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CHICAGO — Charges came down Wednesday for the three former Minneapolis police officers on the scene when George Floyd died.

Their inaction on the scene has prompted questions about the neck restraint used on Floyd.

For 17 years, Dr. Shawn Williams, assistant professor at St. Cloud State University, was a sworn police officer. For the last 10 plus years, he was in Minneapolis. He even trained officers as part of his job. He also says, without hesitation, the police manual dated from 2012 may have said neck restraints were part of Minneapolis police training, but they should look different than what was seen in the now viral video.

“What we saw in the video is not, was never, never is categorized as a neck restraint in my time in training,” he said.

Williams says these techniques are used to temporarily cut off blood flow to the carotid artery, not air flow at the trachea. It’s used to control an aggressive subject — and not all officers there choose to use them.

“That was not a trained technique ever. That was a lapse in judgment the way I look at it. From a personal stand point,” Williams said.

Still, records show, the Minneapolis Police Department used controversial neck restraints over 40 times in the past five years. This as police departments across the country are banning them. including in parts of southern California.

“My experience in dealing with police officers, that is something that is not taught,” Joe Roddy, former Cook County prosecutor, said.

Not taught in Chicago, says Roddy. He used to prosecute cases at 26th Street and California Avenue. In his experience, charging former Minneapolis Officer Derek Chauvin within days of Floyd’s last breath and the other three officers on the scene nine days following Floyd’s death, is a reasonable span of time.

“They wanted to get it right and they did it as quickly as they could,” he said.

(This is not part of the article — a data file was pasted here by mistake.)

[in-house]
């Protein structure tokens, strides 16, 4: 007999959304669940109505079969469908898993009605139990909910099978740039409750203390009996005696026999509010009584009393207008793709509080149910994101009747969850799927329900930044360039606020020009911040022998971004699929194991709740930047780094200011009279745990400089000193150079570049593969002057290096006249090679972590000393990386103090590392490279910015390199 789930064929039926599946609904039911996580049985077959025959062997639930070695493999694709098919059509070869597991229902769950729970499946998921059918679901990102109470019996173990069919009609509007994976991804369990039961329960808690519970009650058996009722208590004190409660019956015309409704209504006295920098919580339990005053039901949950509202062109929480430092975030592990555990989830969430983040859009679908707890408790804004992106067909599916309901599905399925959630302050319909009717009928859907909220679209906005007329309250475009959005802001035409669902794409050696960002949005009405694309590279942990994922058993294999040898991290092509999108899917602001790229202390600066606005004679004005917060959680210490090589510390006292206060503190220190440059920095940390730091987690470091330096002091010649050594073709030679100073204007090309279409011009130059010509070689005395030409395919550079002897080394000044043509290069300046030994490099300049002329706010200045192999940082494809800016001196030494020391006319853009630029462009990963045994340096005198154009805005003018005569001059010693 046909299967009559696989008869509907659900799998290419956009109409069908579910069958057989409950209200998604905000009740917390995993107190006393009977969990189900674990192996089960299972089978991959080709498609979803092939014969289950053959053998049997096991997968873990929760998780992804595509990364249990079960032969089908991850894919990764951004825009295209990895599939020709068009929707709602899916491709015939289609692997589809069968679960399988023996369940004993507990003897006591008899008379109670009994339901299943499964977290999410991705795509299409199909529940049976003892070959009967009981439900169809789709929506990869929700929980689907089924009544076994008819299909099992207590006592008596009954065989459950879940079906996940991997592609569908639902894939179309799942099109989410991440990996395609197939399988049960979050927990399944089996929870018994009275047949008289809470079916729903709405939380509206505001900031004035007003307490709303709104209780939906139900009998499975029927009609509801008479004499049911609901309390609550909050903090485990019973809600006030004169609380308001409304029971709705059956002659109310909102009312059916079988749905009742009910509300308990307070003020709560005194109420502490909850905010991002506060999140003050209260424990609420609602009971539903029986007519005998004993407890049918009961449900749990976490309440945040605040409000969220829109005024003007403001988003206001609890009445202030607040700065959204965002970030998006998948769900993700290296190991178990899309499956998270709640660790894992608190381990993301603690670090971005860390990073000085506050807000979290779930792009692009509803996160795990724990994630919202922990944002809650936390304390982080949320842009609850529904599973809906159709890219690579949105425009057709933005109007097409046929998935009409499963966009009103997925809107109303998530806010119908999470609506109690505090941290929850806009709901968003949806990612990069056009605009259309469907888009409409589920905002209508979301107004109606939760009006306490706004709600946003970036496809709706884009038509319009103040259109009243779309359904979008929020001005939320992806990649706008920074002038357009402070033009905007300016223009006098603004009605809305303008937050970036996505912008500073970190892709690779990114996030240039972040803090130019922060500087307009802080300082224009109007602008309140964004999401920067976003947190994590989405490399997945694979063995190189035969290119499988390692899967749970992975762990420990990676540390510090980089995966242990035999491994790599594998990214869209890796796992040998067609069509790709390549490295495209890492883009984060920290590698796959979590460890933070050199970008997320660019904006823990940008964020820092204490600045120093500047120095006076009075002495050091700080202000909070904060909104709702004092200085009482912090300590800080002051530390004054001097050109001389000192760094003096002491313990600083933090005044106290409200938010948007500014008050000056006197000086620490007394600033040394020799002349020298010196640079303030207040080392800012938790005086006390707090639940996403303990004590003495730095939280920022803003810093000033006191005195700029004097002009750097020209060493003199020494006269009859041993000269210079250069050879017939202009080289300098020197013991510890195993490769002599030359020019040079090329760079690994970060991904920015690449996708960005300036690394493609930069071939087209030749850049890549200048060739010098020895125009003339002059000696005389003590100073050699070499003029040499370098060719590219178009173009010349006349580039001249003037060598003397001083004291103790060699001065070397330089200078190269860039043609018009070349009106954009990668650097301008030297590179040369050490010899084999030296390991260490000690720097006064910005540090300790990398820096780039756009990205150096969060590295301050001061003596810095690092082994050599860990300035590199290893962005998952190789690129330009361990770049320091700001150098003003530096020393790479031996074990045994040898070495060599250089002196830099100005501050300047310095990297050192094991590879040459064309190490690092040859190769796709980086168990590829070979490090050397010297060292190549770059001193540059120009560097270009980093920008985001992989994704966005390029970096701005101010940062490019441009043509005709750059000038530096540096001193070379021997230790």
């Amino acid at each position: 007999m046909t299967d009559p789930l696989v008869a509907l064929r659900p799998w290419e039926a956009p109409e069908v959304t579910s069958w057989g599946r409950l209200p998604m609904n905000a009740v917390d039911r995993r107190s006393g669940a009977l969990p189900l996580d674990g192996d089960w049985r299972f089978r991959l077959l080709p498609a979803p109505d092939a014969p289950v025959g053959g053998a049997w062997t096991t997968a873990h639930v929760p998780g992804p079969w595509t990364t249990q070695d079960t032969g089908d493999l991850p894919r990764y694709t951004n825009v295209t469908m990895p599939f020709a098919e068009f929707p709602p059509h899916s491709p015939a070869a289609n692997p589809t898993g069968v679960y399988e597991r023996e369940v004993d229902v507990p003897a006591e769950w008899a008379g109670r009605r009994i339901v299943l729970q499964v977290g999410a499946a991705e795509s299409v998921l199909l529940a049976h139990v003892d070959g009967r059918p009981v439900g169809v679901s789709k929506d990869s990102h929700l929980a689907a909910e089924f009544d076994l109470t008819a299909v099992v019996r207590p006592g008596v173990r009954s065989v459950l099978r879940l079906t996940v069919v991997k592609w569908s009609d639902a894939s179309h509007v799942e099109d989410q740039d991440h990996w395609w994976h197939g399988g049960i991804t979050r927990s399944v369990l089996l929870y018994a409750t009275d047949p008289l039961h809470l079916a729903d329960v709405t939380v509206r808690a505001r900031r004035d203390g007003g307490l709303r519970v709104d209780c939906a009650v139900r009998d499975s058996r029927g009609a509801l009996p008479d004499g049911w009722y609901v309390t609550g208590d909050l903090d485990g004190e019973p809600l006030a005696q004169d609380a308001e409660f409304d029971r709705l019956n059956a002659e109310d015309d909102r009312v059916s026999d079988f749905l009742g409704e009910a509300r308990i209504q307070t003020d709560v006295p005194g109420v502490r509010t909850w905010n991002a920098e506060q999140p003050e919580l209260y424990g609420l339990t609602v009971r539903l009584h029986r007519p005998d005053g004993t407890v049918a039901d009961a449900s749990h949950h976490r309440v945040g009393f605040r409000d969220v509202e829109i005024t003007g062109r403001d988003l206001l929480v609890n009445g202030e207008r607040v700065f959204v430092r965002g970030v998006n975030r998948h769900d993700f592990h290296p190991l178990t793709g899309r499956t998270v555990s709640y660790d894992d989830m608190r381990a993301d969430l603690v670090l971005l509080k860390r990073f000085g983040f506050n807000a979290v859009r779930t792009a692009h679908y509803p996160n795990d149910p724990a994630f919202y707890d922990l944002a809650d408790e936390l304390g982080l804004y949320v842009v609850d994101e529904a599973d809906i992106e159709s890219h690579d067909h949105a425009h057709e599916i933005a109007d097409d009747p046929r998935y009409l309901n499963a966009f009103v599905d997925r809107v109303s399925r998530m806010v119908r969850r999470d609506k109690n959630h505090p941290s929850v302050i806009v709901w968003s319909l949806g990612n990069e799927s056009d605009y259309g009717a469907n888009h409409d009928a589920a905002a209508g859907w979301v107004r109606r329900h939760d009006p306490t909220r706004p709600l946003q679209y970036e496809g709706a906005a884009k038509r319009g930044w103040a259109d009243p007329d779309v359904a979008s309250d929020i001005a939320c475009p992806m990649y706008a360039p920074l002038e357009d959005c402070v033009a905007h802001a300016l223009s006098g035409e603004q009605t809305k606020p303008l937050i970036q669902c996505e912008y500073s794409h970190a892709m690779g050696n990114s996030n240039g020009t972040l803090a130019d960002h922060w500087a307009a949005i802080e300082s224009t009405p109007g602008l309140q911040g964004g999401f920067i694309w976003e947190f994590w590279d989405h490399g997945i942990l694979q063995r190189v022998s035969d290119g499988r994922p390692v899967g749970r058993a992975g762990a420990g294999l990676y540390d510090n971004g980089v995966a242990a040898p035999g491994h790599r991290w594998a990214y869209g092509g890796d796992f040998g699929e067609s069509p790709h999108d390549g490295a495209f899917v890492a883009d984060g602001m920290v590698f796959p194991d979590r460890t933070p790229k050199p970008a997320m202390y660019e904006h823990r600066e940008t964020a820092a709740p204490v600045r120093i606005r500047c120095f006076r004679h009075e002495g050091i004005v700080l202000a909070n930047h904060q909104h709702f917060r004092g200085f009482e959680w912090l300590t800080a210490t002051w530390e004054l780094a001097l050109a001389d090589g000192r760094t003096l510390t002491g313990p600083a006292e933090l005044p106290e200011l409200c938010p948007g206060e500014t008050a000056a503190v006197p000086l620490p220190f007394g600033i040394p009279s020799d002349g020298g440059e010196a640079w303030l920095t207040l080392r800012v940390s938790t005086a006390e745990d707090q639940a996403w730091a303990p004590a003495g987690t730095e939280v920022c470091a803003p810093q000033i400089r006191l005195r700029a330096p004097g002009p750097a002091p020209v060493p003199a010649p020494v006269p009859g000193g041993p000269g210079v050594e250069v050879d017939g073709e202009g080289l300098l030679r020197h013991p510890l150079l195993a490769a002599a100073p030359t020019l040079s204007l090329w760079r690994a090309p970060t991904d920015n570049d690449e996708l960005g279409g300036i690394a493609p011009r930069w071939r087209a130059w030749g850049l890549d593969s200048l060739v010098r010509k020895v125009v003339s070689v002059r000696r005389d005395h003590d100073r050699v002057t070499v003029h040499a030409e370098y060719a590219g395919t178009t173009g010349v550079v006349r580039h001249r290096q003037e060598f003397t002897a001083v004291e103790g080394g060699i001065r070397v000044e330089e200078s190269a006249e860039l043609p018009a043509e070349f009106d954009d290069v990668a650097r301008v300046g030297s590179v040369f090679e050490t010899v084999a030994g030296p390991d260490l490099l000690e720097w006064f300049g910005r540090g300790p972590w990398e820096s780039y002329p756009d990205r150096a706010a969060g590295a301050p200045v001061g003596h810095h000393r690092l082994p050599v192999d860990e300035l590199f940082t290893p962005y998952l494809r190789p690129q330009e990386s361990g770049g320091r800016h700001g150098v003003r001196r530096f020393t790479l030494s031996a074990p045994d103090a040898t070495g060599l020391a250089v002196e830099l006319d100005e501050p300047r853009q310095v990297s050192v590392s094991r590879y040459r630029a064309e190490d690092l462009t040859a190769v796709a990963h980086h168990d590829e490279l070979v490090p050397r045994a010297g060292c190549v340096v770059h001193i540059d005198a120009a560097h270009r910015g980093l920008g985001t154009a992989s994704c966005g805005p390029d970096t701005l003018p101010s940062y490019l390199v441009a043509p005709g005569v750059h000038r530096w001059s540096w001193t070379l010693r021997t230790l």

Getting the charges right is important. Back in 2015, off duty Chicago police Officer Dante Servin was found not guilty of shooting and killing Rekia Boyd. He was charged with involuntary manslaughter. The judge said there was no evidence of reckless conduct and Servin walked out of court.

Talking to witnesses, gathering evidence, reviewing videotape and more. It takes time, Roddy says, despite the sentiment inside the emotional Minneapolis memorial for Floyd.

“It seems some in the criminal justice system have a problem looking at a tape and knowing there is probable cause and it takes a long time to go and see you do what you need to do,” the Rev. Al Sharpton said.

You may remember it took more than a year for former Chicago police officer Jason Van Dyke to be charged in the death of Laquan McDonald — an on duty white officer who was convicted of firing 16 shots at black teen.

On Wednesday, charges did come down against the remaining three officers on the scene in Minneapolis — essentially aiding and abetting, and Chauvin’s charges were elevated to second degree murder. Roddy said such charges make them all more or less accountable for Floyd’s death. This as protestors continue to fill city and suburban streets from coast to coast, begging for more to be done.

More education for officers, more police reform overall, and more training, not just in Minneapolis, but in departments across the country.